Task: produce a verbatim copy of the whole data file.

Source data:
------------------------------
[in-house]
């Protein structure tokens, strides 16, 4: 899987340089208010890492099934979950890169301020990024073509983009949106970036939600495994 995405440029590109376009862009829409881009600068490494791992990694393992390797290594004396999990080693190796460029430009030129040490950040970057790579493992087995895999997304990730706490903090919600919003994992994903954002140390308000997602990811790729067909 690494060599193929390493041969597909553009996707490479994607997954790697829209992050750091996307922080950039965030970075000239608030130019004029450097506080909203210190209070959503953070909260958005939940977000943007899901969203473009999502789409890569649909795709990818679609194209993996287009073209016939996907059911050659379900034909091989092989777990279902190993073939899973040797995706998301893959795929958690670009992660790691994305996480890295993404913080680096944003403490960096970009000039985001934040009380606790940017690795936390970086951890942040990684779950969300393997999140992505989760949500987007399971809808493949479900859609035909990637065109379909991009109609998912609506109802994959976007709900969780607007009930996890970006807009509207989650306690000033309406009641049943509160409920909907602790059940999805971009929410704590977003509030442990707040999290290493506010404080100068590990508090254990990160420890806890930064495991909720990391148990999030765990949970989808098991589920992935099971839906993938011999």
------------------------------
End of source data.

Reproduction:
[in-house]
């Protein structure tokens, strides 16, 4: 899987340089208010890492099934979950890169301020990024073509983009949106970036939600495994 995405440029590109376009862009829409881009600068490494791992990694393992390797290594004396999990080693190796460029430009030129040490950040970057790579493992087995895999997304990730706490903090919600919003994992994903954002140390308000997602990811790729067909 690494060599193929390493041969597909553009996707490479994607997954790697829209992050750091996307922080950039965030970075000239608030130019004029450097506080909203210190209070959503953070909260958005939940977000943007899901969203473009999502789409890569649909795709990818679609194209993996287009073209016939996907059911050659379900034909091989092989777990279902190993073939899973040797995706998301893959795929958690670009992660790691994305996480890295993404913080680096944003403490960096970009000039985001934040009380606790940017690795936390970086951890942040990684779950969300393997999140992505989760949500987007399971809808493949479900859609035909990637065109379909991009109609998912609506109802994959976007709900969780607007009930996890970006807009509207989650306690000033309406009641049943509160409920909907602790059940999805971009929410704590977003509030442990707040999290290493506010404080100068590990508090254990990160420890806890930064495991909720990391148990999030765990949970989808098991589920992935099971839906993938011999």